Time for some math. This is an abstraction and a bit more goes into it, but creating a combat system is fundamentally the solving of this formula:
0 = [(Enemy Hit Points – (((21 - Ave Target Defense + Attack)/20) x (Base damage + damage modifiers) x # combat rounds x Average # attacks per turn) / # PCs] -- [(PC Hit Points – (((21 - Ave Target Defense + Attack)/20) x (Base damage + damage modifiers) x # combat rounds x Average # attacks per turn) / # Monsters]
So let’s parse that apart. The formula is “zero equals the subtraction of” this formula doubled; once for the PCs and once for the monsters:
[(Enemy Hit Points – (((21 - Ave Target Defense + Attack)/20) x (Base damage + damage modifiers) x # combat rounds x Average # attacks per turn) / # PCs]
Which is really just hit points less expected hit rate x total average damage x number of rounds x number of attacks per round discounted across the number of PCs. Then we do the same for monsters, subtract the two, and look at the result. If the result is zero, then combat is equally matched. If the result is positive, the PCs have the mathematical advantage. If it is negative, the monsters have the advantage. Simple as that.
It is pretty hard to reliably hit the zero target for balance, so you sort of have to take a design stance: which side do you lean towards. I actually lean towards negative side or giving the monsters the edge. I lean this way for a number of reasons including (a) combat should be dangerous, (b) the formula doesn’t take into consideration tactics or cooperation, (c) players will make sum positive tradeoffs (like reducing attack for an increase to damage that that has a sum positive impact), (d) power creep will emerge, and (e) the favorable system assumption here is to make monsters more powerful and let the GM find equilibrium by either changing monsters or empowering characters. If combat is made too easy by default, toughening it up requires the GM to be the “bad guy.”
There are a lot of other neat things hidden away in the formula that emerge when you start working with it. For instance, the system has to be agnostic with regards to the # PCs part of the formula because the system has to accommodate any group. The easiest solution is to set the number of monsters equal to the number of PCs and remove both terms from the equation.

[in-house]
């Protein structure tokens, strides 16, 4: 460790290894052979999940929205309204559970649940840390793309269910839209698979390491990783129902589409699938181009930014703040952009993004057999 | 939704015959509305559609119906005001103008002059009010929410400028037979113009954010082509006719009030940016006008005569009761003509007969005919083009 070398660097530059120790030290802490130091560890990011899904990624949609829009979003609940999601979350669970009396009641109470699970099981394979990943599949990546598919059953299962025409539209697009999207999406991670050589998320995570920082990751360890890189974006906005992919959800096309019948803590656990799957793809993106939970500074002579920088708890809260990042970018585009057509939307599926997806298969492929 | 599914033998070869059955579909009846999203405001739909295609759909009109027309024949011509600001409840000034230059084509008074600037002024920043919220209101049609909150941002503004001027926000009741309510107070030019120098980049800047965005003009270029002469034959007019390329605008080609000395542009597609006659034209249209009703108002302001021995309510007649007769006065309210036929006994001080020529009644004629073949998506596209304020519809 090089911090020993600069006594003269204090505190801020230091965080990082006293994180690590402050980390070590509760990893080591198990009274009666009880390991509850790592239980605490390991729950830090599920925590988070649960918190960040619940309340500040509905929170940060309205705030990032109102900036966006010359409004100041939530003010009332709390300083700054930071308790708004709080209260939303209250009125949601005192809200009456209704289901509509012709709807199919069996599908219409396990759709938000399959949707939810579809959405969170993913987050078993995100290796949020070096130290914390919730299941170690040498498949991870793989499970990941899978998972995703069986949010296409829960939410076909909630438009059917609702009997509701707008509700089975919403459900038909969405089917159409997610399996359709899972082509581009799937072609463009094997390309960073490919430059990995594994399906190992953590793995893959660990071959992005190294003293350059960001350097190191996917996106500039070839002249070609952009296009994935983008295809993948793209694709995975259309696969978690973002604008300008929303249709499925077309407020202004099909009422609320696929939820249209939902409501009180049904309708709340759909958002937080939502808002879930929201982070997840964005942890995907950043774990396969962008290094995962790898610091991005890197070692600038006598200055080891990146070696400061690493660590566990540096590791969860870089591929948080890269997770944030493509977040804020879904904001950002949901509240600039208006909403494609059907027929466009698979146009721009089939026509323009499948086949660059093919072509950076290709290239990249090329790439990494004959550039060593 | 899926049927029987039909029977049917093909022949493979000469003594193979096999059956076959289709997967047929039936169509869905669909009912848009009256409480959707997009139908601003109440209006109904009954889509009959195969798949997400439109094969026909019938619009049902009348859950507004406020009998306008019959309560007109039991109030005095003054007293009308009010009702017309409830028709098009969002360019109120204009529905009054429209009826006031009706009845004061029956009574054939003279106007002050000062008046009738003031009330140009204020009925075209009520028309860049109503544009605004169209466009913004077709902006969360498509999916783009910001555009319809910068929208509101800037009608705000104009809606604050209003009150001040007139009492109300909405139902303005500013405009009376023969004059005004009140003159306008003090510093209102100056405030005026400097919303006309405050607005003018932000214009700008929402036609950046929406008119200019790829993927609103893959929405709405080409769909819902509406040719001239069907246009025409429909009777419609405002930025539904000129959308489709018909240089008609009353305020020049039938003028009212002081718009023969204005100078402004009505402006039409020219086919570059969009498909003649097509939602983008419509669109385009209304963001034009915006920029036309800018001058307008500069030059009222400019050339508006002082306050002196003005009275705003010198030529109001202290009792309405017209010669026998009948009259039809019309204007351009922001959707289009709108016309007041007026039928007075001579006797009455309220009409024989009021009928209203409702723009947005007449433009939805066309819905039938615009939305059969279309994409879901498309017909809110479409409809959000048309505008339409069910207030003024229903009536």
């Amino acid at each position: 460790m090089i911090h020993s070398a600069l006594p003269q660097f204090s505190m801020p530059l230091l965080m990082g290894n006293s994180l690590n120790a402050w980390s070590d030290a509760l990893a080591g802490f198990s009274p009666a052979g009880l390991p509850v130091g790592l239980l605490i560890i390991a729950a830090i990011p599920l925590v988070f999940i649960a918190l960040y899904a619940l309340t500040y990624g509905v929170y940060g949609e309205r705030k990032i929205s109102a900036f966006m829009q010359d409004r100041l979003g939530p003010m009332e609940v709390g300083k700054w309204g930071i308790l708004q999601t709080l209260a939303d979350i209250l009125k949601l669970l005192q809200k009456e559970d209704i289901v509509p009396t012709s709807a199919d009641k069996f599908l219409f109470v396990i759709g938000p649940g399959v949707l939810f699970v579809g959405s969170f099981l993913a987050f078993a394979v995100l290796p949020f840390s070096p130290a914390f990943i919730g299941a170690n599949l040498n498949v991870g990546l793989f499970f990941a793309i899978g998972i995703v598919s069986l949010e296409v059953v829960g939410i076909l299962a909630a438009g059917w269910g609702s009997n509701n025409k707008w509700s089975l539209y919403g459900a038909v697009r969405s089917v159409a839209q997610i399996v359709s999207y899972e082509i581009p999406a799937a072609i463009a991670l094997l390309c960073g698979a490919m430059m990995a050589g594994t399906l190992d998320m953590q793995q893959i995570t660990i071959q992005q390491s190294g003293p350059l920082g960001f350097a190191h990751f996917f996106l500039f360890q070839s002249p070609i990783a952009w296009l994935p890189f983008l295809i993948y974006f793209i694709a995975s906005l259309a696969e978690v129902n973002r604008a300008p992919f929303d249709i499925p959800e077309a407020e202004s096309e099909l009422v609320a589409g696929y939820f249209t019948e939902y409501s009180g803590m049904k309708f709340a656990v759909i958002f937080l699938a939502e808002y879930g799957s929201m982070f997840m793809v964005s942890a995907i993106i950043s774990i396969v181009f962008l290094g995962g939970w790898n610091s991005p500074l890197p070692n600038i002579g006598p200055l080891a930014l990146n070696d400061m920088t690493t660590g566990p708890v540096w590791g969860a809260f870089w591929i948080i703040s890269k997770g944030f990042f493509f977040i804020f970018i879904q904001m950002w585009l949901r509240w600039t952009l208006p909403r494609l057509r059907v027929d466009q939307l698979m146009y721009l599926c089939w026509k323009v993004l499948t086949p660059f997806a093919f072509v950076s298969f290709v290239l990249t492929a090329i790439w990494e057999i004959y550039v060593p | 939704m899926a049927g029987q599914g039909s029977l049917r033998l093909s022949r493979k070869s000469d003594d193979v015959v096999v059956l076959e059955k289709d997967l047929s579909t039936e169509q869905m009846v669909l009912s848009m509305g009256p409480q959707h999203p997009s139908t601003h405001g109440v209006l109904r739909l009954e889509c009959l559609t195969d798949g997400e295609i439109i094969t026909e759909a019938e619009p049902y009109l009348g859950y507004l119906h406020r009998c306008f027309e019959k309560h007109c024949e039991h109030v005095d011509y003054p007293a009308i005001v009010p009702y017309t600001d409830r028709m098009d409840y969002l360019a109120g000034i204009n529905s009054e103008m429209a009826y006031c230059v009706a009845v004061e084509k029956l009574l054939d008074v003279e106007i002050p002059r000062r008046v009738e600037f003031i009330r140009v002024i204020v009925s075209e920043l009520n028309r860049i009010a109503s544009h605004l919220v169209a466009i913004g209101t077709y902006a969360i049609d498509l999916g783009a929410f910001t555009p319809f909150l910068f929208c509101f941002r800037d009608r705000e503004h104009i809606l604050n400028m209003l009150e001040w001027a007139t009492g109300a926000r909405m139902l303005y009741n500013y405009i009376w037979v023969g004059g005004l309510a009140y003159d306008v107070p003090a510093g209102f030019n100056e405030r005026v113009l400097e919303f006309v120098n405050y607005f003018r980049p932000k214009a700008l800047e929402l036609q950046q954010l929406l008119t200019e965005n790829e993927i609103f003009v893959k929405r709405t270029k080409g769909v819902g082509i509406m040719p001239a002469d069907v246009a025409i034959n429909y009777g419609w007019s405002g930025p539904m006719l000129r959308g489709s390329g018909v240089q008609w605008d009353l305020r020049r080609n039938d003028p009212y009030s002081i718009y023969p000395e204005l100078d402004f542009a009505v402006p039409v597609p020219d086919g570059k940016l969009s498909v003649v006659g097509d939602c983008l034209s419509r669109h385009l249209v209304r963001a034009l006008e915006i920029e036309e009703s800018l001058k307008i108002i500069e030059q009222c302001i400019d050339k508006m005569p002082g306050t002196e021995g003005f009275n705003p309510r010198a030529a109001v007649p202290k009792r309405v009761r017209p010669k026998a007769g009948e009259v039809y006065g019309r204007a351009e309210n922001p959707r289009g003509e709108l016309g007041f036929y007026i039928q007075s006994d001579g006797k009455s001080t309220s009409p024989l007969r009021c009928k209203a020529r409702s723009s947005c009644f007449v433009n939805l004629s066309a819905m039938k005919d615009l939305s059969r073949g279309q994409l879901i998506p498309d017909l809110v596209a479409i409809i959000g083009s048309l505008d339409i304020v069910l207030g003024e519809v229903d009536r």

We also see that number of combat rounds is a hugely influential design decision. In 3e we routinely had combats that varied in length dramatically. Some were over in two rounds, others took 20. That was sort of just the way things were. Fourth edition has a tighter expectation and I think that is better design. It is easier to make determinations about combat resources when you know how many rounds those resources will be stretched over. Of course, the formula really only focuses on typical rounds of combat, so it is possible to have longer combats where rounds are dedicated to other things like movement (climbing, jumping) or defeating some other thing outside the traditional combat scope (like solving a trap or puzzle).
Finally, and this will sound dumb, we see that some things are harder to change than others. That was actually sort of a big discovery because it revealed an order of operations for designing the game. A change to target defense has a lot of ramifications based on average attack, damage, damage bonuses, how often you attack, and so on. This statement is sort of true for all variables in the formula, but some are more fundamental than others. For instance, hit points stand relatively independent in the formula and so they are a useful place to balance or accommodate other design goals. As a result, hit points are sort of set aside and you only make decisions on them once you are fairly confident about other parts of the game.